Displaying the all the talents of a pre-teen Greg Secker and rebuilding his empire from the ashes of 9/11, Steve Bolton is a born entrepreneur. But rather than reaching for the treetops alone, his decision to go down the franchise route has let many others to share in his success. For Bolton a meaningful enterprise will always be about people.
Elite Business: Were there any signs of budding entrepreneurship when you were a child?
Steve Bolton: At the age of eight my father gave me a little black book – I was fascinated by money – and he told me to pick ten stocks from the Financial Times. I watched them every day and was fascinated that they could go up and down. At eight I was playing the stock market.
I was quite bright but not in an academic sense. I left school at 16 with no qualifications and I think the whole educational experience knocked my confidence. When I was 17, after a couple of dead-end jobs, I got a job teaching kids outdoor pursuits. It wasn’t highly paid but I loved the work.
EB: Is leaving school without qualifications something that you regret?
SB: No. I’ve got no regrets about it whatsoever because of the way my life has panned out. If anything, it turned out to be an asset rather than a liability. A lot of entrepreneurs think differently to most people; they have to break the rules and change the game. Not having fitted into the school system allowed me that mental flexibility to be able to see opportunities and not worry about doing things other people wouldn’t.
EB: So how does someone go about making their first million by the age of 30?
SB: The first thing you have to decide is that you want to do that. You’re really passionate about it; you’re willing to put in the time, the work, the effort. I got to the point in my mid-20s where I was fed up with working for somebody else.
For six months I’d finish my day job at 6pm, and then we’d work on our venture until about 3am. A lot of people have to risk everything to start up on their own. The advantage I had was that I didn’t have a huge income; I wasn’t on a massive six-figure salary that I had to leave behind. By 1997, we were the European market leaders and operating in 15 countries and employing 60 staff.
Everything changed on 9/11. All that we had built in the previous seven years was wiped out in just a three months. Which was a harsh but important lesson.
EB: How did the 9/11 attacks come to have such a huge impact on your business?
SB: It was traumatic on loads of different levels. I had two businesses at that time. Our training and development company went from making a net profit of just under £500,000 a year to breaking even within three months because a lot of financial institutions were cancelling team building and training. The business constructing the rope course facilities was partly hit by September 11 but before that was foot and mouth disease in the UK. The outbreak shut lots of places down; you couldn’t go walking in the countryside and all of the places we were building these centres were in the countryside. It just left a massive hole in our cash flow. So we had to make a very difficult decision to put the construction business into voluntary liquidation.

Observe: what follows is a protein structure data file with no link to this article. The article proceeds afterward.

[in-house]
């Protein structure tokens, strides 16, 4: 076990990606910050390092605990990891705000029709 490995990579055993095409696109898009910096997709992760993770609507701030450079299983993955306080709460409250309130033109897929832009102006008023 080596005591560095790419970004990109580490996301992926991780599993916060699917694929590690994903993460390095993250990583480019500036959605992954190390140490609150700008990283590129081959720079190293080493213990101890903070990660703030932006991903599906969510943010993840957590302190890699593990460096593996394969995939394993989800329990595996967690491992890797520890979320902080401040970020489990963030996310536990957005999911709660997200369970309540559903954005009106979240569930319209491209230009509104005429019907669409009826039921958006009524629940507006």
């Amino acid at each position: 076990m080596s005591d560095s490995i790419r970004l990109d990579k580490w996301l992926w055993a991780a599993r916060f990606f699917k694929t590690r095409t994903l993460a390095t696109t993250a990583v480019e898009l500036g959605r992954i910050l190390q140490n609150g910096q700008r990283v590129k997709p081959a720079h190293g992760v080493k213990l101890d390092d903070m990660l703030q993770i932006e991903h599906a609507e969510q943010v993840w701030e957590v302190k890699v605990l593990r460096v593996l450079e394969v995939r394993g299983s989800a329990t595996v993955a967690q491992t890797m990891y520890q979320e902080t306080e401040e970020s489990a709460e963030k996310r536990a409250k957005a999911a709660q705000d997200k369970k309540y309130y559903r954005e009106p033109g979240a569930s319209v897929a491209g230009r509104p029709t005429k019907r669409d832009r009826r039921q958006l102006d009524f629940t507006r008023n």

EB: For most people that would be the end of the line. How did you pull things back from the brink?
SB: It really did knock my confidence. But I think the underlying thing – and it’s probably true of all entrepreneurs – was that I’d actually tasted freedom. I’d been my own boss and – despite the ups and the downs, the pressure and the longer hours – I’d actually had a taste of the good life. So I started again. But the challenge for me this time was building a business model that was absolutely bomb-proof.
EB: Strong partnerships seem to lay behind the success of Platinum Property Partners. What do you feel the secret of a good partnership is?
SB: There’s a number of things. Firstly, there must be an alignment of interests. If we’re partners we’ve got to have an agreement that there is a win-win benefit in place. Number two is trust. You’re both going to have to be able to trust each other. And the third thing is really important – that you have fun during that process. You need somebody not that you’re just going to do good business with, but that you can have a laugh with too.
EB: You’ve championed several charities, including supporting orphanages in India and Uganda. What made you want to give something back?
SB: I think the influence for that comes largely from my mentors, one of whom is my mother. She brought me and my sister up with strong values about helping other people. But also some of my business mentors in America were very much proponents of giving back. A lot of business and corporate values are just completely out of whack; greed has taken over.”
EB: What advice would you offer for someone wanting to make their mark in the world of franchising?
SB: The number one thing for me has been that unwavering commitment to making sure that your franchise partners are successful. It’s about going that extra mile. When they’re saying “this is not working for us”, that means changing it or fixing it. Responding. Delivering value all the time. That’s one of the franchisor’s biggest challenges: putting the focus on the franchise partner and that genuine passion for continuing to help them, rather than focusing on just how much profit your business is going to make.